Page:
• Choose a space that is out of the way of main paths, is unobtrusive and discreet, ideally above the highest fell wall. Be aware that where you choose to pitch is not a specific site of conservational interest, or where ecological restoration attempts are being carried out.
  • No fires.
  • Leave no trace. Understand that this encompasses more than just picking up your litter, it means leaving no impact. Nothing that will cause damage to the ground or surroundings, or disturb the environment (no fires, no music, pitch somewhere clear and unprotected). If you need the toilet, bury your waste and pack everything else out, this includes loo roll and female sanitary items. If this all sounds like effort, no fun and kinda icky to you, please don’t wildcamp.

How easy is it to resupply?

Very easy. All sections pass through towns that have, at the very least, a Londis or a Coop. That being said, you should check in advance whether the amenities in an area are open at the time you might arrive as many close early on at least one or two days a week. Remember Sunday trading law apply.

If you do not wish to eat entirely trail food, and visit the occasional restaurant or pub, it is even more important to check closing times as there are many areas where these establishments are closed on Mondays and Tuesdays. And in other areas this might be a Wednesday or Thursday instead.

Basically, there are plenty of resupply and food options, but you should plan ahead.

How are water sources?

With every day passing through towns and villages there is no day when you will not have access to water, however relying on these alone might not give you enough water. Luckily there are plenty of running natural water sources around. Be sure to select those that are as high up as possible and be aware that since much of the area is used for animal grazing that it is absolutely more than just advisable that you filter and treat the water you gather.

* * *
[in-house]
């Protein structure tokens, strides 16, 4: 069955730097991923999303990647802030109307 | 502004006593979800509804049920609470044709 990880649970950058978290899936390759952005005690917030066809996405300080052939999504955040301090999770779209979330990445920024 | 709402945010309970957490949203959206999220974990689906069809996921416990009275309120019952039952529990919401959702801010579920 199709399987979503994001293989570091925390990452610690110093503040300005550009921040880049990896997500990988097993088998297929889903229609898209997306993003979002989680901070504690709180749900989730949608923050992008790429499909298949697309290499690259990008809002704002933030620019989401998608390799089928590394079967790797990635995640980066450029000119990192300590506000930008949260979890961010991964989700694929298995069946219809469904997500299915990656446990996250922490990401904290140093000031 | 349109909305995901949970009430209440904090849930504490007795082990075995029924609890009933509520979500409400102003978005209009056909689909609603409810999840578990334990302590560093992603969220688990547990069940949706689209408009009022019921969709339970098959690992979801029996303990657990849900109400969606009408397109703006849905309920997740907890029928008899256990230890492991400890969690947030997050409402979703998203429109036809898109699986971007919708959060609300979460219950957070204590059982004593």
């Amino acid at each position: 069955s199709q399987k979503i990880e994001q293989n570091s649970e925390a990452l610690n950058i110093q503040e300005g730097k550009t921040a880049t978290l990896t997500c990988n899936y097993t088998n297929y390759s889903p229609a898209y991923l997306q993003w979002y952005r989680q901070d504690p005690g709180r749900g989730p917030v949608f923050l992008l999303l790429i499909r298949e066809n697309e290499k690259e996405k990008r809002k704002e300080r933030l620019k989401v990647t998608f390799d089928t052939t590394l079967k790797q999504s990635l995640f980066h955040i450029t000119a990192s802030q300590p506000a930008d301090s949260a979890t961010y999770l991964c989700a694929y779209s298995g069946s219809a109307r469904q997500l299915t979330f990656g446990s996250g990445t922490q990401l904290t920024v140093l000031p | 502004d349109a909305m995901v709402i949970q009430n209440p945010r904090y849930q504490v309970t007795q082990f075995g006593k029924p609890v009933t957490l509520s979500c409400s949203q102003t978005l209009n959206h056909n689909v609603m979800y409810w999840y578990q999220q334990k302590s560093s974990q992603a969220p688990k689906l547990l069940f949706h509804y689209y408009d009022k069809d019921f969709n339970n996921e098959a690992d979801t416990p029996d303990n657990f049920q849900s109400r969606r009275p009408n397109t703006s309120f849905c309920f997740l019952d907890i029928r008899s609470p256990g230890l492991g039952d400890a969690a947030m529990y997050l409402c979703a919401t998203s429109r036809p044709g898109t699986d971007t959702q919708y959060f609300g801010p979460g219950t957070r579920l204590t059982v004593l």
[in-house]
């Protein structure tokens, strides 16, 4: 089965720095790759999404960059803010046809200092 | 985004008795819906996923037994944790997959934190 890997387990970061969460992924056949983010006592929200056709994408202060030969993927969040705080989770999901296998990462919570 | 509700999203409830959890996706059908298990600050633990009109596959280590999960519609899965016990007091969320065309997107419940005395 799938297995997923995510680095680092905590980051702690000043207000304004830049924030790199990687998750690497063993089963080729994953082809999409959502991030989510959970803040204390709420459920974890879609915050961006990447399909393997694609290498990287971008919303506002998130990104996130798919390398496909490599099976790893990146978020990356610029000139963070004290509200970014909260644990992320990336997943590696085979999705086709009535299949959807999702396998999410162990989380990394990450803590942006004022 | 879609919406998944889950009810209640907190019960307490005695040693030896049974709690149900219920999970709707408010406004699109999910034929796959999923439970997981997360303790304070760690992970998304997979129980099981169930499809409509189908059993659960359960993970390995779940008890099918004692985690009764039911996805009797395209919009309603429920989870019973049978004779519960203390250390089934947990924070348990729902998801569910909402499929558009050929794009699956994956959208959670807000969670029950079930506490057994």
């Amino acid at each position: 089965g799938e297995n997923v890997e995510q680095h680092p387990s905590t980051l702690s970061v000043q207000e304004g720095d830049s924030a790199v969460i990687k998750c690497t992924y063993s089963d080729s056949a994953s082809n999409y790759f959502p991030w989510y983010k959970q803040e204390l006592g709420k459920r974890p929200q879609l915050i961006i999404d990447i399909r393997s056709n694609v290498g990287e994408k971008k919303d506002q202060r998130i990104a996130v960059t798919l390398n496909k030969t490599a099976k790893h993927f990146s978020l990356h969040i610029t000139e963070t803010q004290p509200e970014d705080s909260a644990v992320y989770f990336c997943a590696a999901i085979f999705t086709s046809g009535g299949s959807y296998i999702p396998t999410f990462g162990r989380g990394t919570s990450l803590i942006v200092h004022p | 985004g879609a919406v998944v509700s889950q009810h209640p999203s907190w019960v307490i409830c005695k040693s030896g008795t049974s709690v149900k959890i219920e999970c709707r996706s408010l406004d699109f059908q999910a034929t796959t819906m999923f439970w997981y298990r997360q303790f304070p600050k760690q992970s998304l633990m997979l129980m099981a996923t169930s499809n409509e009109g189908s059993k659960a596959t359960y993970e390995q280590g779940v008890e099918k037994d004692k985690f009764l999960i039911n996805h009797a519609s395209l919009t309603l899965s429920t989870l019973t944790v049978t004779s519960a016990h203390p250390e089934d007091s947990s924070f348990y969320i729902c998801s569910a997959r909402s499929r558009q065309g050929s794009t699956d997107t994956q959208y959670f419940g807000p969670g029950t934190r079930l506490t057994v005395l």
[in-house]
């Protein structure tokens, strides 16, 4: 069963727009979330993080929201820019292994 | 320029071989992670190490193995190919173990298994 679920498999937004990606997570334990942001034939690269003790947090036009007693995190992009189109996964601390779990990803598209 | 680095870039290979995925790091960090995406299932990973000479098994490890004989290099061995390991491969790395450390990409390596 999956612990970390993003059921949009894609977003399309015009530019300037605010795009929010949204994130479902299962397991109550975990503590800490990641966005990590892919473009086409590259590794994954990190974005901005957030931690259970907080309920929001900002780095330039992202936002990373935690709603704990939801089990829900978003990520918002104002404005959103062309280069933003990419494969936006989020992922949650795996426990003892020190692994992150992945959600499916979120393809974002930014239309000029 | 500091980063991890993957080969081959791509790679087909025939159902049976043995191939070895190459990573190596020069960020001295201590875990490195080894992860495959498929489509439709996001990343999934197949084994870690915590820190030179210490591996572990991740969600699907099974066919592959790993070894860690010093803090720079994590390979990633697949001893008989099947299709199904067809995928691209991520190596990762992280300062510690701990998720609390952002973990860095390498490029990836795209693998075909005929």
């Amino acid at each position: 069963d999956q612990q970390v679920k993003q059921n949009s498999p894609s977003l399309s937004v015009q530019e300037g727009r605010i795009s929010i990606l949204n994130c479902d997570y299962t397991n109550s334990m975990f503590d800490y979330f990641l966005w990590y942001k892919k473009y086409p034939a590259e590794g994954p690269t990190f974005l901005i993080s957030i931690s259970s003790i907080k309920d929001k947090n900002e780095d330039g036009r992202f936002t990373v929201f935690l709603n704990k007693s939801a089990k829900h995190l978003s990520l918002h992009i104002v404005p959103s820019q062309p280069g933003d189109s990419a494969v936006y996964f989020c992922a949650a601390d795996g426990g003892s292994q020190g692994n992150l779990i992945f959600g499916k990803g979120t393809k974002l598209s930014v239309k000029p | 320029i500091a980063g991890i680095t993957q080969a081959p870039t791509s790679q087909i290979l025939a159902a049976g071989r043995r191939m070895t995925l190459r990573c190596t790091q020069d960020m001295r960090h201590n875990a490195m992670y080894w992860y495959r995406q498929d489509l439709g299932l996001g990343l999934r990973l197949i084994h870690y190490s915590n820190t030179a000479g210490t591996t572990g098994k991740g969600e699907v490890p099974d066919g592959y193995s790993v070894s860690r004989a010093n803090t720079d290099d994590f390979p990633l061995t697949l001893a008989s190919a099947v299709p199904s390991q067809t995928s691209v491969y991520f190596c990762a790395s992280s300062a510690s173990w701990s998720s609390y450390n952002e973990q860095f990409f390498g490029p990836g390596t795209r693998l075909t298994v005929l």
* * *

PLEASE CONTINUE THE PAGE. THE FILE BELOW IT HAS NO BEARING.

What guidebook and map do I bring?

The only guidebook available at present is the Rucksack Readers guide. Whilst this has the wonderful advantage of actually being written by the man who put the trail together, Aled Owen, my intense dislike of the Rucksack Readers format has not gone undocumented. I find the books bulky and the maps useless. I believe their format does an intense disservice to the route and has simplified much of the information into a guide that is only a step above a pretty little kid’s book. No, it isn’t entirely useless, and proceeds go to support the trail, but it would have been so much better if put together by Trailblazers or Cicerone.

The trail, however, does have a supporting app available for IOS. I have no idea what this is like because I use Android and despite announcing that an Android version would be available soon back in 2018, this has not yet transpired.